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There comes a time in every galaxy’s life, as the impending heat-death of the universe edges ever closer, when a young set of stars and large spherical masses might look around and start to think, “Hey, those are some pretty nice giant balls of flaming gas which surround me in this dark matter sea. Maybe I should look at them and, perhaps, compare them to each other by some arbitrary scale.” This writer has looked into the abyss and found the following list staring back at him, a set of arbitrary classifications in an arbitrary order, spinning forever in an arbitrary universe.
I don’t really know her that well, but Betelgeuse seems like a pretty cool cat. I mean, she’s a red supergiant, so she’s pretty damn hot, but there’s just something about her, you know? She shines so bright that you can’t help but be like, “Whoa, what’s going on over there?” She’s making waves—last I heard, she was part of that cool new band “Orion’s Belt.” Overall, just a quality star.
Betelgeuse’s super dreamy older sibling, he’s even brighter than his sister and the brightest star in Orion. What a catch! Though he can be outshone when his sister flares up, Rigel is consistently just a comforting presence in the night sky. Rigel was there when the controversial “DAMN.” review was published, and he will be there in 2417 when it will be entered into the Cosmic Vault of Controversies. He’s always been an unimaginably hot shoulder to lean towards from a safe distance, and he always will be. Good job, Rigel.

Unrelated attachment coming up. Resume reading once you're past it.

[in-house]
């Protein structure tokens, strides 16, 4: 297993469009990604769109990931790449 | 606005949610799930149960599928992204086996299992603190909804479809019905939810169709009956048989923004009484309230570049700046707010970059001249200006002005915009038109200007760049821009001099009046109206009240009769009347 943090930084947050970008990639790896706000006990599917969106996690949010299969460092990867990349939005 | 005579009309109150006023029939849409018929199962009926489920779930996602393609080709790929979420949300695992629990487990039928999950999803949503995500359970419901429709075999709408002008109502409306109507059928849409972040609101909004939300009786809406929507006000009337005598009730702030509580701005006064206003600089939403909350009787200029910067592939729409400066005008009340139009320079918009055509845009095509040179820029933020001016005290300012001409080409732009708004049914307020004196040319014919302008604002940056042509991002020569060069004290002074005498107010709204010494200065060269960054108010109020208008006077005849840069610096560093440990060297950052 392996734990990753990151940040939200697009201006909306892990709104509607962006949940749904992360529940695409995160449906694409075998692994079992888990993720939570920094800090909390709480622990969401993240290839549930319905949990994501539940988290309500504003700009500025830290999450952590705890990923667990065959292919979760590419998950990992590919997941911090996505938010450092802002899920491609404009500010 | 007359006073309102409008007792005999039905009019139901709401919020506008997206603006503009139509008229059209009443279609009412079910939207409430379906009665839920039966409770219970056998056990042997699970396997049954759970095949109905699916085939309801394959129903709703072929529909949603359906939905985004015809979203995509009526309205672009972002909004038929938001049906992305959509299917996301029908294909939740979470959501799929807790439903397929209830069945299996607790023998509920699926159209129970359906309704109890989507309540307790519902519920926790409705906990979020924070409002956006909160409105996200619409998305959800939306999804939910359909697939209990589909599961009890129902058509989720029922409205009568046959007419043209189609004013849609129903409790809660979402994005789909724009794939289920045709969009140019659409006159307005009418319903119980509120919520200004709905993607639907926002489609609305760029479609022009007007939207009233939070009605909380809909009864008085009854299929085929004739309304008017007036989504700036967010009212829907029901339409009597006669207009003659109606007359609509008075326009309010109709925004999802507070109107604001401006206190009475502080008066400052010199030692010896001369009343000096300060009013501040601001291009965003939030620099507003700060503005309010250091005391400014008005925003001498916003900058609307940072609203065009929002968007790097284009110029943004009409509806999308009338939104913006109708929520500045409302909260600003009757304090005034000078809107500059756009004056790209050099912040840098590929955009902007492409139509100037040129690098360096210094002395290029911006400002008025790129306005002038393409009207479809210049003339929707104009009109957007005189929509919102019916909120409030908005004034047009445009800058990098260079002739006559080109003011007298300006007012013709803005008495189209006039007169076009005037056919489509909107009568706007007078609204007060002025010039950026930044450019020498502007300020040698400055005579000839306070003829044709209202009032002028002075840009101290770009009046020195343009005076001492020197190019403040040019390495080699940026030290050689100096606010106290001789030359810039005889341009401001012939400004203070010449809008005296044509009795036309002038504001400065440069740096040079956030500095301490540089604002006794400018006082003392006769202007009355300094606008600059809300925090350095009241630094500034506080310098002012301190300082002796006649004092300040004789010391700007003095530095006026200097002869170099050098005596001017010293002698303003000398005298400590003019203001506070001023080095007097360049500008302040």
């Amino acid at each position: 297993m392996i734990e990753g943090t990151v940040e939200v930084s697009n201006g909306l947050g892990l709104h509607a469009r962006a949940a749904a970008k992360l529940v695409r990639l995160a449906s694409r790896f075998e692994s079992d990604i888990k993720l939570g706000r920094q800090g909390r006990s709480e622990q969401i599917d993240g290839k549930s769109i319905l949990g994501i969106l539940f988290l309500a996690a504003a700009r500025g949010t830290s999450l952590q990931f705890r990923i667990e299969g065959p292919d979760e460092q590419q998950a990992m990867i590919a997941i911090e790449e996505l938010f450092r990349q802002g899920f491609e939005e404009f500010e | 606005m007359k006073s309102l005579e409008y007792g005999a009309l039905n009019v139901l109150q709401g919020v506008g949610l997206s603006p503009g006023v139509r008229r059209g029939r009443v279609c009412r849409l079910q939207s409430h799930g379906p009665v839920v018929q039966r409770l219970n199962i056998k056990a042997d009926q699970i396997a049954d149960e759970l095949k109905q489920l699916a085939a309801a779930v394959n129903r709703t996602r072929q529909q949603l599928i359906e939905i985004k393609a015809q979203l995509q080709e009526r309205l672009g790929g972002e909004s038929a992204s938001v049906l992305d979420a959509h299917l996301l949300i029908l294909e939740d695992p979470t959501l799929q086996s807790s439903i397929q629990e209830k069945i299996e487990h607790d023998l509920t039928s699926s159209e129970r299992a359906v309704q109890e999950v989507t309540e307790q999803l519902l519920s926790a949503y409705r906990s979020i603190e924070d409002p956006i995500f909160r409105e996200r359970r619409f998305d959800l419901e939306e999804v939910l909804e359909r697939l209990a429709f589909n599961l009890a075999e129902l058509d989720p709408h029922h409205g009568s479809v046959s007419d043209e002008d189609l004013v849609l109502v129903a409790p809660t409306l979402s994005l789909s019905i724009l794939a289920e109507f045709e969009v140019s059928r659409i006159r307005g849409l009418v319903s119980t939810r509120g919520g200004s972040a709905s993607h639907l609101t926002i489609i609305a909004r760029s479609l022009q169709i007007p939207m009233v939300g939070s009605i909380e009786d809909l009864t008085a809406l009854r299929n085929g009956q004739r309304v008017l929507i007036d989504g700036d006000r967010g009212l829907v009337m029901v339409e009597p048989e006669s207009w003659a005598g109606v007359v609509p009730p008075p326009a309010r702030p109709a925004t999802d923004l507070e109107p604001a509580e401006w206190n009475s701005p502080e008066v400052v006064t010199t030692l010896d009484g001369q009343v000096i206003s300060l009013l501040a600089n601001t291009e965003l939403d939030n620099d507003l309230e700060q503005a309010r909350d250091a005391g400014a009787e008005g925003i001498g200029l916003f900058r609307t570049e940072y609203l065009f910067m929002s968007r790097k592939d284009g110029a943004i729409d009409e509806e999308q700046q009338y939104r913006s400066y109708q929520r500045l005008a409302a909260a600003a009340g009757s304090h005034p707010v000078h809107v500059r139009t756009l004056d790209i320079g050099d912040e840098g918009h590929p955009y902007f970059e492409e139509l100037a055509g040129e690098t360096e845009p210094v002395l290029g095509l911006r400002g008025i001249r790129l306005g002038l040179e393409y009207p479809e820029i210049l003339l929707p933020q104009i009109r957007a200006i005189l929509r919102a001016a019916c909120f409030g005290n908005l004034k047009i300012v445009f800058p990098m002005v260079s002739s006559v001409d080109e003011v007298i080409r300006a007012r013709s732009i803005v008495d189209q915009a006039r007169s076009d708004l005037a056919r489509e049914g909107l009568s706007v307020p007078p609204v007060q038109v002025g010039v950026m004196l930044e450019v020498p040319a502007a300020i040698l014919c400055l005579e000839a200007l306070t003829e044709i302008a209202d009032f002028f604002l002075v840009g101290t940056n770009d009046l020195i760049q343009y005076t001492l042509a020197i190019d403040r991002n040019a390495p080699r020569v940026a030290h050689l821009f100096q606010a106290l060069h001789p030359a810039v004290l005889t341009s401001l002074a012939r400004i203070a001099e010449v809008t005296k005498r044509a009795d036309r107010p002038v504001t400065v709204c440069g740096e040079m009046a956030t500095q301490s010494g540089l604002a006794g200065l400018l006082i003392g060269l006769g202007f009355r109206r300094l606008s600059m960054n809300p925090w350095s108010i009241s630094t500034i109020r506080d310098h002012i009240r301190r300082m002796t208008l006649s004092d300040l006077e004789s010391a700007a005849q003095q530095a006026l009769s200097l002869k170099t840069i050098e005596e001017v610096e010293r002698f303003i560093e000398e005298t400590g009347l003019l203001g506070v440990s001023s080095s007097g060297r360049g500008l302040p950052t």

3. The Sun
You didn’t think I’d be so vain as to put our Sun, a fairly unremarkable star in the grand scheme of the cosmos, at number one, did you? Sure, it’s the only reason any of us exist, and so far as we know is the only star around which orbits life, let alone intelligent life. And yeah, maybe we’d all die within minutes if the Sun were to go out. The Sun has been a real champ for the last few billion years, and we owe it a huge debt. Still, would love to see a stronger showing in the winter months. Just saying, Sun.
2. Tommy Wiseau
Now we get to the real meat of the pie, the real catcher in the rye, the real big man on campus. Thomas Wiseau, writer, producer, director, and star of his 2003 film “The Room,” is a true star. Little is known about this man other than his truly stellar critique of American film stereotypes and that he likes to ask his friends about their sex lives in coffee shops. Is this reference niche enough to drive you away yet? No? Then read on, dear viewer, for the starriest star who ever did star.
You’re a pretty incredible person, you know that? You took time out of your day, or evening, or whenever you’re reading this, to look over a few hundred words about stars. You may have laughed at the predictable joke of rating actual stars, a tired play on the shared word for celestial bodies and cultural icons. You may even have enjoyed the quick departure from physical stars to include an obscure reference to an obscure film. Even if you didn’t enjoy those parts, I thank you, brightest light of my life, for taking the time to read to the end. You bring joy to my life, and to all those around you. Keep on shining, you star you.
—Incoming Blog Exec Noah F. “Scoots McGoots” Houghton '20 can be seen only in flashes as he speeds along the ground at Mach 3, leaving hapless pedestrians in the dust. He hopes to one day scoot quickly enough to convert his entire body mass into light and energy.
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